Economic Impact of New Brunswick Community Energy Plans
Accounting for 59% of energy consumption and over 56% of greenhouse gas (GHG) emissions in Atlantic Canada, communities are central and actively working to enable the Province of New Brunswick to achieve its energy and GHG emissions reduction objectives. Though communities are developing Community Energy and Emissions Reductions Plans or Community Energy Plans (hereafter collectively referred to as CEPs) to improve local energy efficiency and reduce GHG emissions, there is limited support for enabling the implementation of those plans.
CEPs are often developed under the leadership of municipalities. However, the goals of these plans are often community-wide, with many stakeholders.
Many municipalities are challenged in maintaining this leadership role as they:
- Don’t see energy as the purview of local
- Are not aware of the changes in energy markets and technologies that bring local benefits
- Are not aware of how this fits with their traditional economic development role in attracting investment and job creation
This project, ran from June 2019 to March 2020, aimed at articulating the local economic benefits of implementing CEPs with the goal of improving the understood value of implementing CEPs among municipalities and their stakeholders.
- Develop a communication package for local governments that describes and demonstrates the positive local economic impact of implementing CEPs
- Communicate content to local government
- Clarify the economic development role of municipalities in supporting CEPs
- Increase buy-in to CEP implementation
The goals were to:
- Create a compendium of research
- Apply economic development impact analysis to three New Brunswick municipalities
- Develop a model for other New Brunswick municipalities to determine the local economic impact of their Community Energy Plans
Sussex and Saint John were ones of several municipalities identified to work with QUEST to align the initial project research with Saint John’s Community Energy Plan and related local economic conditions.
This Workbook is the result of previous work by municipalities that have completed some form of community energy plan and have made substantial efforts to establish a baseline of energy use and GHG emissions across their communities. Further, these communities have established targets to reduce their community-wide energy use and GHG emissions thus allowing for the qualitative and quantitative estimates of the local economic impact of achieving these targets.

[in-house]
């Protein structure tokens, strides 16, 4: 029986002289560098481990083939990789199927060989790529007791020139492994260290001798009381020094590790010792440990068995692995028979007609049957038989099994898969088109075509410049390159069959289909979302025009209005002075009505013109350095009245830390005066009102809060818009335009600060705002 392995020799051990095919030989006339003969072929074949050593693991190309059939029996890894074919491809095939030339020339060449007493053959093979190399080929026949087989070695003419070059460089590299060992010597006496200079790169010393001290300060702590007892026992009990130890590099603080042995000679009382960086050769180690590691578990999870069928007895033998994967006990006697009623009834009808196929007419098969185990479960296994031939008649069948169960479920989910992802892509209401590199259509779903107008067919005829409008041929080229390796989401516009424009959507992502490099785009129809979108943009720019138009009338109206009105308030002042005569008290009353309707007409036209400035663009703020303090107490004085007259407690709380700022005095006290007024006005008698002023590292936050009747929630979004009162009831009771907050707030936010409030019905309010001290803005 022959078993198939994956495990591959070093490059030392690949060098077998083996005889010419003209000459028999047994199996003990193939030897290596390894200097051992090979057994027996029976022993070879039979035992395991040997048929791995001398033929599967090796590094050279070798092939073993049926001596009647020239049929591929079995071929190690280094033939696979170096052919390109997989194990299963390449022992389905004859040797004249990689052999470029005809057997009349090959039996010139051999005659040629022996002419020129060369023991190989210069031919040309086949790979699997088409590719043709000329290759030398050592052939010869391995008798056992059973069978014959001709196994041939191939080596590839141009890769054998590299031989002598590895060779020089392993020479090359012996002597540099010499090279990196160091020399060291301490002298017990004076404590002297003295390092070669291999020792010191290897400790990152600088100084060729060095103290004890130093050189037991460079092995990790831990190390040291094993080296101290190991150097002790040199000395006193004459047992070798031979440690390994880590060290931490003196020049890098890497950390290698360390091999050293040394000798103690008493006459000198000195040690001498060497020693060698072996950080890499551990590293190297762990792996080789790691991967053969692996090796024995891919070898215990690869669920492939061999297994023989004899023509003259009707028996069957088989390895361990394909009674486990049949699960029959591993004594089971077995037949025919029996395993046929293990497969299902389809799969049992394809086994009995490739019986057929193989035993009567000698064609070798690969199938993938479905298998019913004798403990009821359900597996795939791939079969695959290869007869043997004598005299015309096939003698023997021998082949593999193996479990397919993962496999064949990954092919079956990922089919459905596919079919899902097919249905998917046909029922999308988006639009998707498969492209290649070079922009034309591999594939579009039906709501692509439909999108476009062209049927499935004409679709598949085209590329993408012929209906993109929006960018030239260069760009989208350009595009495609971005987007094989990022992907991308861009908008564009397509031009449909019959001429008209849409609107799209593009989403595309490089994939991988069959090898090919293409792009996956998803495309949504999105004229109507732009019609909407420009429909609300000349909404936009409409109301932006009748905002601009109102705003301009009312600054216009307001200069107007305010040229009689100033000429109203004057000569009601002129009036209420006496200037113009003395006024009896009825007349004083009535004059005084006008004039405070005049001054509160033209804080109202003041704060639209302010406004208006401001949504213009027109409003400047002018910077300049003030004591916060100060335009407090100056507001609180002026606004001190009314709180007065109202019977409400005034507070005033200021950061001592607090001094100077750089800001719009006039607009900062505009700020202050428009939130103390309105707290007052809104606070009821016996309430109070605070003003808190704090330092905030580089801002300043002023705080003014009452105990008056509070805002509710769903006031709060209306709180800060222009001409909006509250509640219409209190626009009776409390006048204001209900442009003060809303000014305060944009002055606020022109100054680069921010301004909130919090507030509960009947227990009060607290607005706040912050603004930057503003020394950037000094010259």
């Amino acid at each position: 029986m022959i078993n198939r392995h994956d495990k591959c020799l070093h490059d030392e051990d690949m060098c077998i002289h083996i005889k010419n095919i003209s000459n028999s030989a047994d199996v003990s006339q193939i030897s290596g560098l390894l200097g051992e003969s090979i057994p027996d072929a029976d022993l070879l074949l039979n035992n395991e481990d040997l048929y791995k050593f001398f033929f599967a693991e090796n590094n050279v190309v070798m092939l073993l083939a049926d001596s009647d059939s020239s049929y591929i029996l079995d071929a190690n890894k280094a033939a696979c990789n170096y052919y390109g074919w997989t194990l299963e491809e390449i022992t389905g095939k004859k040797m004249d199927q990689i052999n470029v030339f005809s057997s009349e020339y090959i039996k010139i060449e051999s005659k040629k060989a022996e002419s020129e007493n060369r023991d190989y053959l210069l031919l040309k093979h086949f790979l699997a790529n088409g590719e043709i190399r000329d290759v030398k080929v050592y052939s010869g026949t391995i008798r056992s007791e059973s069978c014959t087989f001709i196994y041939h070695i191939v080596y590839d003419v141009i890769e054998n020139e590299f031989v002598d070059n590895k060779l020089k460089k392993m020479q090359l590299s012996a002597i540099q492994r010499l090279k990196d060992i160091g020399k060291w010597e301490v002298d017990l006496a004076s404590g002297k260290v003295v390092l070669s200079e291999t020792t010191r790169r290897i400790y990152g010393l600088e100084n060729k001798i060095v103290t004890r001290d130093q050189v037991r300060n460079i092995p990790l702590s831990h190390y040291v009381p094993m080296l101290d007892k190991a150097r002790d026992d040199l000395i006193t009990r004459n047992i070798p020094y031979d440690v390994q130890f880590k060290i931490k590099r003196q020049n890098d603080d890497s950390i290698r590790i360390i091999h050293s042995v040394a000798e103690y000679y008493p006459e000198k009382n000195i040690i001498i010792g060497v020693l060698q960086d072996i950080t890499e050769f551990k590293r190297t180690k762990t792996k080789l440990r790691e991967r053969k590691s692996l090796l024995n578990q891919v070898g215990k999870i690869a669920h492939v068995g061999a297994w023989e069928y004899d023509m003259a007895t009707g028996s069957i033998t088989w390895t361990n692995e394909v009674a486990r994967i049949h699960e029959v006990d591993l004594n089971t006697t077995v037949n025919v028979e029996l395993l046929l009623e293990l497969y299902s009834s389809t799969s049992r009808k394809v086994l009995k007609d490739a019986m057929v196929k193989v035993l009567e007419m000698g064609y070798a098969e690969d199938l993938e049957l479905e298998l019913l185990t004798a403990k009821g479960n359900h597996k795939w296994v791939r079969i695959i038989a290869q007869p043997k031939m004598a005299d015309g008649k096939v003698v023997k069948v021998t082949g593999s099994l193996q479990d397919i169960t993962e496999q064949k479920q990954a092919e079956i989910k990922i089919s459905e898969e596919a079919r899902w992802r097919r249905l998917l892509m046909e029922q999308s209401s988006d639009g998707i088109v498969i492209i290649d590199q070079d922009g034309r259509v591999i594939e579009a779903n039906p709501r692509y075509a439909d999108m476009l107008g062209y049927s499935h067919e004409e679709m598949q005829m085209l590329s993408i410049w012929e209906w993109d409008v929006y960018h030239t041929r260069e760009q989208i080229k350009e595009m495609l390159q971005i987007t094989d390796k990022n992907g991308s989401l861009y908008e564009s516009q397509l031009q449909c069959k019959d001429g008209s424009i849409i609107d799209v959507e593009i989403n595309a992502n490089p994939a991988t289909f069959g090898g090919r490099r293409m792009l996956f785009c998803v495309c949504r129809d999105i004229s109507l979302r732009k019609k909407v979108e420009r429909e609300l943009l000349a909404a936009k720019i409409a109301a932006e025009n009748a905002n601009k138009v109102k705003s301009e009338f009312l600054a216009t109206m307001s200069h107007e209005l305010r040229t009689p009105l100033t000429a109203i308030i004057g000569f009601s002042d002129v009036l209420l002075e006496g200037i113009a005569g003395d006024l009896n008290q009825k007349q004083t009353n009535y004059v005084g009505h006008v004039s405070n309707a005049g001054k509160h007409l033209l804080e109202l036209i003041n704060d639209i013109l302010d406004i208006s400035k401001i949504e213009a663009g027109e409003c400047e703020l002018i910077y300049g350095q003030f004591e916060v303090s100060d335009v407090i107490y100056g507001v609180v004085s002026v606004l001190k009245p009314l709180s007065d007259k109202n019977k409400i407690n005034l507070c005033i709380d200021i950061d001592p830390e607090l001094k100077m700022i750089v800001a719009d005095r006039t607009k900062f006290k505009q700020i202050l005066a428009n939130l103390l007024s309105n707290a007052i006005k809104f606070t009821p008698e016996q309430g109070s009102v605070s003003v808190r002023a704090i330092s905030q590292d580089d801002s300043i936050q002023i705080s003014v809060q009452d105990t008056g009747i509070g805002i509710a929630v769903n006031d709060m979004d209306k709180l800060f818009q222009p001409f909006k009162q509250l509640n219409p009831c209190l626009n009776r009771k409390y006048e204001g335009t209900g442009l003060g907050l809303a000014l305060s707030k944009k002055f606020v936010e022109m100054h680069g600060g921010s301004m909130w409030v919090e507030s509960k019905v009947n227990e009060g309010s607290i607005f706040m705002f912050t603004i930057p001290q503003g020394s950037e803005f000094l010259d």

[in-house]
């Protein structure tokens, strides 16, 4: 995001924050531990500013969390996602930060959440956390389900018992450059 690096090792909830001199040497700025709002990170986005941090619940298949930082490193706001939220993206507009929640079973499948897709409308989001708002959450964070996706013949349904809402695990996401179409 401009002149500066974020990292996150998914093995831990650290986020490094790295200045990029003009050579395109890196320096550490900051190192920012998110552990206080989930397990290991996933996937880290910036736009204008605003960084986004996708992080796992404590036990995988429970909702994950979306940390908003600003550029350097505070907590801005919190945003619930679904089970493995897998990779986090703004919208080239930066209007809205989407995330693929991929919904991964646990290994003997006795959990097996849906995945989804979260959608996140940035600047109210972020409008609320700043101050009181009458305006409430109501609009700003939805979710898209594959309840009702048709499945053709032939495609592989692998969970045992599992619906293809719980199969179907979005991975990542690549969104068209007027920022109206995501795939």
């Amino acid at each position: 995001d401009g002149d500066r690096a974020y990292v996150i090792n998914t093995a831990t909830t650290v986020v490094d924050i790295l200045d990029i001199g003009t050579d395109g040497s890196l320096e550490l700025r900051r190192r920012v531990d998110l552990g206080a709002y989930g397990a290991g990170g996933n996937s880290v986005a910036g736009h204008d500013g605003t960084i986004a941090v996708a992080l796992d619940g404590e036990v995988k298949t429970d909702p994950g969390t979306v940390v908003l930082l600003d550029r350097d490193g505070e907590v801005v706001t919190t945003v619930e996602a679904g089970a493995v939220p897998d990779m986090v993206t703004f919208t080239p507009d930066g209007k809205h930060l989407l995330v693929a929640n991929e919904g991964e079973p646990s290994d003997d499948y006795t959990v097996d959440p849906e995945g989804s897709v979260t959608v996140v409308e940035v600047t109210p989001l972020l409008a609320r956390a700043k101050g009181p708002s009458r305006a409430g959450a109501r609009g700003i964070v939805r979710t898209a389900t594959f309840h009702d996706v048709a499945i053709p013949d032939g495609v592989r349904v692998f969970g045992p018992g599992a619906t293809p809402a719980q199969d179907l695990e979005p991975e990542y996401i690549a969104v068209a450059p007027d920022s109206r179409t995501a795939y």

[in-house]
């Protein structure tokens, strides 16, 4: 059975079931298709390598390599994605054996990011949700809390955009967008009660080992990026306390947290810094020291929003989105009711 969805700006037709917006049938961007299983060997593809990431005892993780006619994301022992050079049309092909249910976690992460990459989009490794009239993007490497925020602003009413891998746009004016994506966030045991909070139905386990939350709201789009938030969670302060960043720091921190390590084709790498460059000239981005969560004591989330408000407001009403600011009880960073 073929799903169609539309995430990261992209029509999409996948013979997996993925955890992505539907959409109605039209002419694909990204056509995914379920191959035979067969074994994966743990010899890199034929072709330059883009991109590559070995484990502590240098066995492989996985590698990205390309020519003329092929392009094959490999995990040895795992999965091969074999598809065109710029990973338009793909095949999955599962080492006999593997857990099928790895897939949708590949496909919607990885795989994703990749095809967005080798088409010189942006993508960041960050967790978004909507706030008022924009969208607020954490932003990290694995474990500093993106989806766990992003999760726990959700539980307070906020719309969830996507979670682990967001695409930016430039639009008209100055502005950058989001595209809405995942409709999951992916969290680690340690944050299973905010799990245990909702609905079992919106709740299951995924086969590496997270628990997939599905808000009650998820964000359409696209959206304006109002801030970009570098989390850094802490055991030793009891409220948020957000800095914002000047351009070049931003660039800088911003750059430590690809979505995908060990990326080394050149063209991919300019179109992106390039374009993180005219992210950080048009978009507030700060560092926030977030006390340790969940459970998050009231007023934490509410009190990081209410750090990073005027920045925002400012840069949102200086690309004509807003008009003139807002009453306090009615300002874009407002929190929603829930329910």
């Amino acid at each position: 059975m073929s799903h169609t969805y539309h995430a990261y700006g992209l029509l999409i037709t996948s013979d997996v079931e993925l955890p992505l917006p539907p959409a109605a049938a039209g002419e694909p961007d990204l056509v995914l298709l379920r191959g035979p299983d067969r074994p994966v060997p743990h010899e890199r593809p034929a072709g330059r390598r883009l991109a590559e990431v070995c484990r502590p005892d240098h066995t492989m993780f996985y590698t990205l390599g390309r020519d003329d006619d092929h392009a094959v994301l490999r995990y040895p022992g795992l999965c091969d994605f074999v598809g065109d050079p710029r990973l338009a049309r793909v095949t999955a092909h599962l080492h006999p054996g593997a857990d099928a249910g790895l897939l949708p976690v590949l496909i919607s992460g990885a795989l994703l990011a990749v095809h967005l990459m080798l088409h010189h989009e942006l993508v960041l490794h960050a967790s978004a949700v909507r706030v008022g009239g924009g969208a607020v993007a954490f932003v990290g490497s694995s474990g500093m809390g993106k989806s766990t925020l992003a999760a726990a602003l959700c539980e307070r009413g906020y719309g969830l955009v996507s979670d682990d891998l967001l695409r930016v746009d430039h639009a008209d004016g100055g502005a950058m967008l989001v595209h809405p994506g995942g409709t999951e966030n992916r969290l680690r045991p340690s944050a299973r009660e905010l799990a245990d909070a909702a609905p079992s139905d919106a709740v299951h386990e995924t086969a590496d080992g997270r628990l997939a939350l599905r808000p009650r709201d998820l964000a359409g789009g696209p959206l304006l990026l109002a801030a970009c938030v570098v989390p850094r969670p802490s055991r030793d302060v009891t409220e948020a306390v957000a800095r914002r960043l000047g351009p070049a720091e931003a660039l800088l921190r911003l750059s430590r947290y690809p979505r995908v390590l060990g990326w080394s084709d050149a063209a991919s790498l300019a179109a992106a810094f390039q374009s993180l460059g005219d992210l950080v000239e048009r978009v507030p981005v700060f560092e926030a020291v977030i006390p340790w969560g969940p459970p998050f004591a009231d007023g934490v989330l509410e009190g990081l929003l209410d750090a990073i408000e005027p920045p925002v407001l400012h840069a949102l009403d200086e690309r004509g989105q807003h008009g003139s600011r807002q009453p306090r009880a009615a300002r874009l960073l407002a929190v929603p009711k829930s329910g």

This Workbook is the outcome of three main activities previously conducted under the auspices of the overall project:
- A compendium of research that:
- Supports a definition and description of the “transitioning energy economy”
- Macro level economic impact from technologies, systems and organizations that are related to implementing CEP’s that seek to capitalize on the benefits of the “transitioning energy economy”
- A summary of the economic models that are used to determine and calculate the economic impact of implementing CEPs
- Case studies of two selected communities – their quantified energy and emissions profiles, target strategies and resulting economic impact
- Key indicators that all New Brunswick municipalities can use to calculate and estimate the economic impact of their CEPs
Rob Kerr, senior associate at QUEST, held a webinar on July 15th, 2020 to review the results of this work with the aim of improving understanding of the value proposition for implementing CEPs among municipalities and their stakeholders.
- Describes, defines and discusses the scale of the “Transitioning Energy Economy” and how it presents an economic opportunity for local governments and their communities.
- Provides a description of how jobs are created through the implementation of Community Energy Plans.
- Provides a sample walk-through of estimating job creation potential related to achieving the targets embedded in over 50 New Brunswick Community Energy Plans.
Check out the video below or download the webinar presentation in PDF.
This project is made possible by support from the New Brunswick Environmental Trust Fund and New Brunswick Power.
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